British authorities have agreed to pay a 64-year-old Nigerian street preacher around $3,000 after wrongfully arresting him and confiscating his Bible in an incident earlier this year.
Oluwole Ilesanmi was arrested while preaching in February outside Southgate Tube station in London, England after someone called the police accusing him of engaging in hate speech, which in the United Kingdom can be considered a crime.
Scotland Yard agreed to compensate Ilesanmi for his wrongful arrest and the treatment he received at the hands of the Metropolitan Police.
Andrea Williams, chief executive of the Christian Legal Centre, which represented Ilesanmi, said in a statement released last Friday that British law should do a better job of respecting the rights of street preachers.
“… despite laws that theoretically support the freedom to preach in public, in practice, police officers are quick to silence preachers at the first suggestion that a member of the public is offended,” stated Williams, as reported by Christian Concern.
“Freedom of speech means that each one of us needs to be able to critique all religions and ideas without immediately being labelled and silenced as offensive. Critiquing ideas is often motivated by love for others and not hate. The result of this also chills free speech through self-censorship.”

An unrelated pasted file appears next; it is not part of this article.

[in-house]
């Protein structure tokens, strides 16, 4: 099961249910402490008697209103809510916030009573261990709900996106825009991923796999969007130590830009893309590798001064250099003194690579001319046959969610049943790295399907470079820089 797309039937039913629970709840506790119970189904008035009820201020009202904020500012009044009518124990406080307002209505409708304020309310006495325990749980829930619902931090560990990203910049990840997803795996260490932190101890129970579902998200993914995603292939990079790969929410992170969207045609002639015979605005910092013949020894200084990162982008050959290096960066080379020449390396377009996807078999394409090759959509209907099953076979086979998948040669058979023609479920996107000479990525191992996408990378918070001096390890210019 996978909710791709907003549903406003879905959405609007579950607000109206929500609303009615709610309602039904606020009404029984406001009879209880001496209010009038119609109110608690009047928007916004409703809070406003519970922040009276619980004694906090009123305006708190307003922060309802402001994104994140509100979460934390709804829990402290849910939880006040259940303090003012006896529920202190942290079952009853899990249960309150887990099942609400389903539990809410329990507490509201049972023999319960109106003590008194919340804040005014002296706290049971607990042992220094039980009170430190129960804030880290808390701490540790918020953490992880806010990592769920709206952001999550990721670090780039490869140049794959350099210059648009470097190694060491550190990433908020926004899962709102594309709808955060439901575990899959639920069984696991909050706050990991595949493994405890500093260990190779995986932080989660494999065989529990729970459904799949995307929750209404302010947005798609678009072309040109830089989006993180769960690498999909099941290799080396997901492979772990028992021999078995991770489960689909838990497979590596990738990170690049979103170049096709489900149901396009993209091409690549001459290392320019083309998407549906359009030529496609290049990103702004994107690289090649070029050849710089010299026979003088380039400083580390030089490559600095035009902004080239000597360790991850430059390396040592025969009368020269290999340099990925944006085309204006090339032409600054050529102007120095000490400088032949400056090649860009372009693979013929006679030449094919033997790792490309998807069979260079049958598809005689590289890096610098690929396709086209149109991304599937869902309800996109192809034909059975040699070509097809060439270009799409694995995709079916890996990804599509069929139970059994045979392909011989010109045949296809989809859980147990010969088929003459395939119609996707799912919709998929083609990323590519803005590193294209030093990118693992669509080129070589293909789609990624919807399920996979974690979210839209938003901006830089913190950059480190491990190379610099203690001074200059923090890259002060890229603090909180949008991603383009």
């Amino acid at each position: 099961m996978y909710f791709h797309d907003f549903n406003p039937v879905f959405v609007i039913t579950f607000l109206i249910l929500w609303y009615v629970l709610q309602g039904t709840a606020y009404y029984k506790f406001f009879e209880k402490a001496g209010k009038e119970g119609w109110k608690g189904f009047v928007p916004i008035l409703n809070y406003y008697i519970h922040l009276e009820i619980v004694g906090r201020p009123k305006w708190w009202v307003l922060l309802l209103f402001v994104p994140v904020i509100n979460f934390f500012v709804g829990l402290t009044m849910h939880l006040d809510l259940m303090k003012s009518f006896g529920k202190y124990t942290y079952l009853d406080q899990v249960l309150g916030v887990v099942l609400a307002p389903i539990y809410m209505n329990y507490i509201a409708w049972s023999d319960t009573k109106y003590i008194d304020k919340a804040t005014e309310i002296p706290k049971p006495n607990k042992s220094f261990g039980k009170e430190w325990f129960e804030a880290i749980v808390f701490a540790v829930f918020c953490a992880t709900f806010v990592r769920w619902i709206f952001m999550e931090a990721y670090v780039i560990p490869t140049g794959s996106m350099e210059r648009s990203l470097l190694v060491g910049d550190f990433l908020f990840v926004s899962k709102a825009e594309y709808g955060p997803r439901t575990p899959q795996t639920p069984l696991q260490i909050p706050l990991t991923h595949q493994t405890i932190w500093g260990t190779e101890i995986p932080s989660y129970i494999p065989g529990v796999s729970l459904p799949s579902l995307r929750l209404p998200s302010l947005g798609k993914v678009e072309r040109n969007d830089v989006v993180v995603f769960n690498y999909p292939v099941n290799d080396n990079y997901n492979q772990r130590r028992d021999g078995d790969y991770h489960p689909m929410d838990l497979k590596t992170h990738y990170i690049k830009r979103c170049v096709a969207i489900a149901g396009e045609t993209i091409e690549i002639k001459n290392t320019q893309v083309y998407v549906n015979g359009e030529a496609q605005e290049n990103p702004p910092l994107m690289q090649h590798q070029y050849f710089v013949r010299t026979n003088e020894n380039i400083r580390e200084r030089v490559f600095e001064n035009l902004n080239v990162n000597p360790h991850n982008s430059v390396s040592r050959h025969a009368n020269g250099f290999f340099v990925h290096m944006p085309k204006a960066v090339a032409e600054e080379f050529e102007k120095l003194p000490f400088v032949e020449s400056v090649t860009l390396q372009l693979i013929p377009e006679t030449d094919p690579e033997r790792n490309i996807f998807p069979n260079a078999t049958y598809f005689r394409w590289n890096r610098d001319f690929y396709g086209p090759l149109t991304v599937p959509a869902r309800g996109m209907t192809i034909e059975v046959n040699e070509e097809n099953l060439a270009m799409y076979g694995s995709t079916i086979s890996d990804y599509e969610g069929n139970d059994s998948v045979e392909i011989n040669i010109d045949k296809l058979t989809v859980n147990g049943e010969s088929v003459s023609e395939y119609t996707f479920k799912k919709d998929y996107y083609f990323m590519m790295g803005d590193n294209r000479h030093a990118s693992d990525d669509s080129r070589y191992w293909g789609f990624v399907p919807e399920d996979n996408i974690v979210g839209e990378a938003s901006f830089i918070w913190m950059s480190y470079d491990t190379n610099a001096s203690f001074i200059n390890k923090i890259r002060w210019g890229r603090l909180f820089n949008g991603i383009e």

For his part, Ilesanmi stated that he was glad “the police have recognised that it was not right to arrest me for preaching from the Bible.”
“It was traumatic being arrested and left many miles from my home. But God was always with me and even though I was left in a place I did not know, I was determined to get back to Southgate and start preaching the gospel again,” he added, as reported by Christian Concern.
“When I came to the UK it was a free Christian country, but now preachers like me are being arrested for speaking the truth. Christians and freedom of speech must be protected, especially by the government and police.”
For their part, the Metropolitan Police have defended their right to investigate potential hate crimes, with spokesperson Neil Billany saying that they respect “the rights of all individuals to practice freedom of speech, and this includes street preachers of all religions and backgrounds.”
“However, if the language someone uses is perceived as being a potential hate crime, it is only right that we investigate,” continued Billany, as reported by the British Broadcasting Corporation.
“That is the role of the police, even if a decision is subsequently made that their actions are not criminal. In this case, it was deemed appropriate to remove the man from the area.”
In 2017, Ilesanmi was accused of an “Islamophobic" hate crime by police over a sermon he preached in June of that year, which a Muslim and two activists filed complaints against.
Ilesanmi reportedly promoted a link between terrorism and Islam and urged people to convert to Christianity. For his remarks, he was charged by police under Section 5 of the Public Order Act.
In December 2017, however, Ilesanmi was acquitted after the case was brought before the Crown Prosecution Services.